Putting a Cost on Carbon
The Regional Greenhouse Gas Initiative (RGGI) begins auctioning off permits today for the carbon dioxide that can be produced by more than 200 electricity generators in 10 Northeastern and Mid-Atlantic states.
The event comes on the heels of a key development of another cap-and-trade plan being pushed by seven states and four Canadian provinces. The Western Climate Initiative (WCI) unveiled recommendations Tuesday for its own trading regime scheduled for kick off in 2012.
Taken together, RGGI and WCI will serve as models for an impending federal cap-and-trade framework favored by both presidential candidates. Both trading programs will allow the market to put a price on carbon, which advocates say is needed to incentivize the shift to a low carbon economy.
"This is like Spring Training in baseball before the real games begin," said Terry Tamminen, an operating advisor of Pegasus Capital and energy advisor to California Gov. Arnold Schwarzenegger.
Five years in the making, RGGI, with today's auction and the compliance period beginning in 2009, is North America's cap-and-trade system closest to fruition. "It's a historic achievement for the states," said Jonathan Schrag, executive director of RGGI Inc., the nonprofit coordinating the program.
The 12.6 million allowances to be auctioned beginning today are being offered by only six of the 10 RGGI states due to regulatory delays in New Hampshire, New York, New Jersey and Delaware. That means there could be some price volatility because electricity generators, investors and other buyers can only access 45 percent of what would be the normal supply of allowances.
But other factors could push the price per ton of carbon downward: RGGI's first phase between 2009 to 2012 is aimed at stabilizing emissions, not reducing them, so generators will have three years to get a sense of how the market works without rushing in during this first quarterly auction. Also, many feel the cap is set too high, meaning there may be more allowances than are needed.
During the first phase, RGGI aims to keep carbon emissions at 188 million tons annually. The cap would drop 2.5 percent every year between 2015 and 2018 for a total reduction of 10 percent. A report from nonprofit Environment Northeast (ENE), however, estimated that 2007 emissions from electricity generators rang in at about 172.4 million tons, or 8 percent below the initial cap due to warm weather and high electricity prices.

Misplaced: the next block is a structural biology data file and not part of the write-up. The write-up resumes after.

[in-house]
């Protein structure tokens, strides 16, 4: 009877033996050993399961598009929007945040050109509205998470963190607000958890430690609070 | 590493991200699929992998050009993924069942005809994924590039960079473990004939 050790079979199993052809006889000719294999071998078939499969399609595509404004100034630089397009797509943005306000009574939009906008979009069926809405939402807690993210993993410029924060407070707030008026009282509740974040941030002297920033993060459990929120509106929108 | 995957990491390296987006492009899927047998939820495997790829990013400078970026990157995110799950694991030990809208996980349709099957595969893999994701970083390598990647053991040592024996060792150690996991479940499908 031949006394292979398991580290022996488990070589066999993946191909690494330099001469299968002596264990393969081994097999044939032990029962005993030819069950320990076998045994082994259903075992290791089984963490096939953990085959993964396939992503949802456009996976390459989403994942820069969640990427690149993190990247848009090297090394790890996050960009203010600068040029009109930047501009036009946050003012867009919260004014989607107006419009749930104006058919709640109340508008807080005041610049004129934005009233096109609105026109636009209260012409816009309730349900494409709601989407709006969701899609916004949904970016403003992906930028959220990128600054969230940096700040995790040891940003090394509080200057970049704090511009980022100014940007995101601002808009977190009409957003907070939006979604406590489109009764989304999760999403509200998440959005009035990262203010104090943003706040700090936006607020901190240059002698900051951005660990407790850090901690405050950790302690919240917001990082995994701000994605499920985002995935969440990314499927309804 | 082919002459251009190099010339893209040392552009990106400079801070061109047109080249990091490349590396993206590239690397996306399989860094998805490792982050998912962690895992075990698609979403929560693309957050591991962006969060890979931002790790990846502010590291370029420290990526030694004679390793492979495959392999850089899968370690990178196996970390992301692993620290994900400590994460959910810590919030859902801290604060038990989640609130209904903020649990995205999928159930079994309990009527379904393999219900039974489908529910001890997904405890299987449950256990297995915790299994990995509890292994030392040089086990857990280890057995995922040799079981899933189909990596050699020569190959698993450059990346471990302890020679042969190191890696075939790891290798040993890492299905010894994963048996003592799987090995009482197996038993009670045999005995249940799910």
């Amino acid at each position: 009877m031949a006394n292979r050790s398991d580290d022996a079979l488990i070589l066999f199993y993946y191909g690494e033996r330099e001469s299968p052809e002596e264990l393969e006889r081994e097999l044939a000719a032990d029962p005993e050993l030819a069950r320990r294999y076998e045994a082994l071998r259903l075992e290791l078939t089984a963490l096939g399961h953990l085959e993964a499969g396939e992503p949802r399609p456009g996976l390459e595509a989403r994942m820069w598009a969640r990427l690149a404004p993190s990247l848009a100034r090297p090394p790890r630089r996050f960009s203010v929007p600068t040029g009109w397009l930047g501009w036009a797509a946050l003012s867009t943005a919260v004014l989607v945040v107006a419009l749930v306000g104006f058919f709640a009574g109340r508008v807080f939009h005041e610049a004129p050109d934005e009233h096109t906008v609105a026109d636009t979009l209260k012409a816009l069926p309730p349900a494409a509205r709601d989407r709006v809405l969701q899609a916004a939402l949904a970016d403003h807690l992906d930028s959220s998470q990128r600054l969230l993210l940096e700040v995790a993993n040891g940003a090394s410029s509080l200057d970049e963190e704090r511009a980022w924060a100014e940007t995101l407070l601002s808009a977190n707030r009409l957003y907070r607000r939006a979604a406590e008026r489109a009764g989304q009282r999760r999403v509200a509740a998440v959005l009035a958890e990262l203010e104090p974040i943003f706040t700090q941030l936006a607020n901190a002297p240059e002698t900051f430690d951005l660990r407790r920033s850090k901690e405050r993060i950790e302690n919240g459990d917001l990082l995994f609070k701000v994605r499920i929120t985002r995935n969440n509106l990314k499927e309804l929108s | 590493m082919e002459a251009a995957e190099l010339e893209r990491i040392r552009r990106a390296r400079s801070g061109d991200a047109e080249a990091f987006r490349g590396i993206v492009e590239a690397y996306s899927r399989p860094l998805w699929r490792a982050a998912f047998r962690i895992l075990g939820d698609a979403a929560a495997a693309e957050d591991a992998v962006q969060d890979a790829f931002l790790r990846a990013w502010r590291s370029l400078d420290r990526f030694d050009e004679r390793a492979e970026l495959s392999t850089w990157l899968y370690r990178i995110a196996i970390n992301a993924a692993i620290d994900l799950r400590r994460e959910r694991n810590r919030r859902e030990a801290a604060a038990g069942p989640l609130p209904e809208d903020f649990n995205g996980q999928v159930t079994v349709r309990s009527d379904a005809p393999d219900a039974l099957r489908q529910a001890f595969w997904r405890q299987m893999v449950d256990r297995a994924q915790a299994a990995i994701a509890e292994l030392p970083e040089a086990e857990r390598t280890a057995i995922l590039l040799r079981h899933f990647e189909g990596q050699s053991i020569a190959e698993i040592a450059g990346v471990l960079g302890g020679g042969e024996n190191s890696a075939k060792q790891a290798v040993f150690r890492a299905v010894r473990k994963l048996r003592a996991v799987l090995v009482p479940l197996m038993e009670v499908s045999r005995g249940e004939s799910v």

Tweaking the size of the cap, Schrag said, is up to the states. "They would have to make that kind of change ... I believe the states are committed to reviewing the program at the end of the first compliance period," he said.
Still, price unpredictability can plague any new market. Peter Shattuck, an ENE research analyst, warned against losing sight of the larger picture: The importance of the RGGI auction is the auction itself.
"Regardless of the the relationship of the cap to emissions, the fact that the cap is there means that a carbon constraint will, in a significant way, enter the planning process," Shattuck said.
As such, many companies are re-thinking their game. Coal generators -- owing to the high carbon-intensity of coal-fired generation -- must incorporate the cost of carbon into prices and reconsider the viability of carbon-intensive generation in the absence of capture and sequestration technologies. The floor for the allowances is set at $1.86 per ton but many expect the price to settle at about $5 per ton, according to ENE.
The mere process of setting up and implementing RGGI also is important: It's a test run to help regulators at the federal and regional levels figure out what works and what doesn't.
"This is the practice round," Tamminen said. "It gets companies used to paying for something they previously weren't. Ramping up slowly avoids an economic shock. It also avoids conflict so businesses aren't rushing to the courthouse."
Take a Cue From RGGI